-I agree with drlith that he doesn't actually need to go out in the yard unsupervised, if that's where all your problems are happening. Just take him out and walk him when he needs to go. Seems like a pretty obvious way to solve all the problems you've identified here.
posted by juliapangolin at 7:52 PM on October 22, 2012 [4 favorites]

Thanks to everyone so far for suggestions. To answer a few questions:

- my attempts to train him on recall a few years ago failed miserably and he ignores me when I tell him to leave something unless there is a leash attached to his collar and I'm gently yanking on it. So the unsupervised yard time is part of the problem. But, he just so loves to roll in the grass and just enjoy the sunshine. I'd hate to take that away from him.
- I agree that we'll need to have someone let him out in the middle of the day.
- we're putting him on Innova senior food (he's currently on Science Diet Senior Dog)
- he's walked about 3-4x a week. I'm the primary walker.
- when he first started his poop eating, we took him to the vet and were advised that there were no medical issues behind it. New vet tends to agree, and that issue is more behavioral than anything.
posted by Leezie at 8:02 PM on October 22, 2012

Put ground-up alfalfa pellets (1/4 by volume, mix it in so it cannot be separated) in with your dog's food. That will cure the most determined coprophage.
posted by jet_silver at 8:06 PM on October 22, 2012

I'm glad you're changing from Science Diet, because on the whole it's a terrible dog food and way overpriced for what it is. Innova is better and it's good you're going with the senior recipe. It's still very heavy on the grains which can cause issues with dogs, especially over the longterm - if your 12 year old dog has been primarily on Science Diet, better food will likely help. Try the Innova for a few months and think about switching to something even higher protein.

Make sure to transition really slowly - like over 2 weeks or so, not 3 days.

Did the vet check for parasites? Or just bloodwork?

Really, your pup needs to have two walks a day - once in the morning, once at night. And at least short break mid-day. You're not setting him up for success by giving him one walk at night, and trying to make him hold it for TEN hours and 45 minutes during the day. It's just not feasible to expect him not to poop given that amount of time. Since he has to poop then, it's pretty likely that he'd poop at other times in the house too. The idea is -- set him up for success.

Dogs are roaming animals. They like to walk, stretch, and their bowels get going through movement. Think about old men you know - their digestive systems get a big finicky too, no? Backyards are great for a quick pee but they are definitely not replacements for actual twice daily walks. Even if you think he's too old for long walks, go far enough that he gets tired and gets to explore a bit.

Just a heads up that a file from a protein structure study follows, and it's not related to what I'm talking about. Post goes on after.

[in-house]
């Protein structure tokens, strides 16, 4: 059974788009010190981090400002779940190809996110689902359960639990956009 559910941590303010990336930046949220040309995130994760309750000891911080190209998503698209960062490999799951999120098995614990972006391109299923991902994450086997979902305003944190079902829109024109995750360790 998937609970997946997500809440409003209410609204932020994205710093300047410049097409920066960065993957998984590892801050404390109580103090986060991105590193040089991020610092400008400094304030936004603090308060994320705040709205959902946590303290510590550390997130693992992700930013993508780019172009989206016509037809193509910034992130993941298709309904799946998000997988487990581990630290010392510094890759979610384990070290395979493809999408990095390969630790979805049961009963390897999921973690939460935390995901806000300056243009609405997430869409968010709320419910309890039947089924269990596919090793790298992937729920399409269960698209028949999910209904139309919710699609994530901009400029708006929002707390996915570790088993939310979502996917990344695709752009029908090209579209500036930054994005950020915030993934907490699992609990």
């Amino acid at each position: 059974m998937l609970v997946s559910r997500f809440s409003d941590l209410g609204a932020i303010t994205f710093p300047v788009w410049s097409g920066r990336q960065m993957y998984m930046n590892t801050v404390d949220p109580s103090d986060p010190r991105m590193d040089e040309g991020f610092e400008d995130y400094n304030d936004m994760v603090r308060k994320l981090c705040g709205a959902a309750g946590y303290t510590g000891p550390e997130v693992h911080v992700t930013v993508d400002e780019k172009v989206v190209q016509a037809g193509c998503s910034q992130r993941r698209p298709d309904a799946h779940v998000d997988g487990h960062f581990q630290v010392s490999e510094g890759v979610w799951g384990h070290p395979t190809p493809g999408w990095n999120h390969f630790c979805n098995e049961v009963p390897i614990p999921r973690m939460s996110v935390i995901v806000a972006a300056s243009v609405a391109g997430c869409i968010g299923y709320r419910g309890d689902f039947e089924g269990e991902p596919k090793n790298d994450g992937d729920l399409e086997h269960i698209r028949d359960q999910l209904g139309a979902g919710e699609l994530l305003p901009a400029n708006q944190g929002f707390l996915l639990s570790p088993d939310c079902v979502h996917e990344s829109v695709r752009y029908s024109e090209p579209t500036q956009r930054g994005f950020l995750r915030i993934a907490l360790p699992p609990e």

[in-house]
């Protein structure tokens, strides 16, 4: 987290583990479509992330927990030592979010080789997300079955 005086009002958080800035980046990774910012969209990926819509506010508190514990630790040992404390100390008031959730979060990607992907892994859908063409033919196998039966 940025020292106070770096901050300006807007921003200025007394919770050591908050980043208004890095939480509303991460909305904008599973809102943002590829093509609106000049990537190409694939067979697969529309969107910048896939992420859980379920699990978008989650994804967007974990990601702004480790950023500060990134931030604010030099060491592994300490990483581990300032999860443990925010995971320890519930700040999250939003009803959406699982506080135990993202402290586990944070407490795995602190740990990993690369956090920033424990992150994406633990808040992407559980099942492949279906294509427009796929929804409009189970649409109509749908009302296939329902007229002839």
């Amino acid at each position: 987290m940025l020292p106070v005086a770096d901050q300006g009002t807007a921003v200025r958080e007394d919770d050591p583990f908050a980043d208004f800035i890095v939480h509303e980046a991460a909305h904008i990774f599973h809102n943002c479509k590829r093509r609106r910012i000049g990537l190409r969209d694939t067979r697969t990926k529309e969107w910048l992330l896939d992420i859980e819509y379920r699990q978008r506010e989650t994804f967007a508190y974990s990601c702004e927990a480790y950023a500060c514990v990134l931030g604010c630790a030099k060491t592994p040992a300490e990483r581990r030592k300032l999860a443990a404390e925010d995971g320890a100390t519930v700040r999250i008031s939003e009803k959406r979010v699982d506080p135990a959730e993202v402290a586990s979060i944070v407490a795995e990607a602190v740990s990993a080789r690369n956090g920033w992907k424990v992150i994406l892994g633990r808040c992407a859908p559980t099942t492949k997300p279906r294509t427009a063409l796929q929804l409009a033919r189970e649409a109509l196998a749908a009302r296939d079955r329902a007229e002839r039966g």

Give him half of his daily food about 30 mins - 1 hour before his walk if possible, and he'll likely poop on the walk. When he poops outside, praise him with a yummy yummy special treat.

In the house, keep him on a short leash for the next few weeks until you get this under control. Don't allow him to be elsewhere in the house - he has to be in the room with you.

Is there a neighborhood kid who wouldn't mind making some money? $10 for a walk? Maybe they could do it twice in a day? Whatever the literal solution is, you have to provide walks for your dog. Otherwise you can pick up all the rabbit poo in every corner in your backyard, but it won't solve the problem.

For the next few months:
1. Increased actual exercise with REGULAR walks on a schedule
2. No more than 4, maybe 5, hours without a bathroom break
3. Consider crate training or leaving him in a kitchen with baby gates when you're out
4. Short leash inside, either literally or metaphorically. No free access without you.
5. Supervised time outside in backyard
6. Better food

You'll be able to ease up a bit once he's got the habit under control but until then, do the steps above and you'll see a dramatic improvement.
posted by barnone at 9:53 PM on October 22, 2012 [6 favorites]

A retriever needs daily walks if you want happy and non-crazy.

Doing that, by hook or by crook, will make your hound happier and probably solve the house pooping too.
posted by zippy at 1:56 AM on October 23, 2012

You might try Pro-Sense Stool-Eating Deterrennt, WalMart, $3.50
posted by misspat at 5:43 AM on October 23, 2012

One of my neighbors walks her dog with a home made mosquito net over her dog's head to prevent it from eating cat and other poops. Looks like it loops into the dog's collar. Still need to supervise the dog but will keep him from sneaking a quick snack.
posted by dottiechang at 12:27 AM on November 16, 2012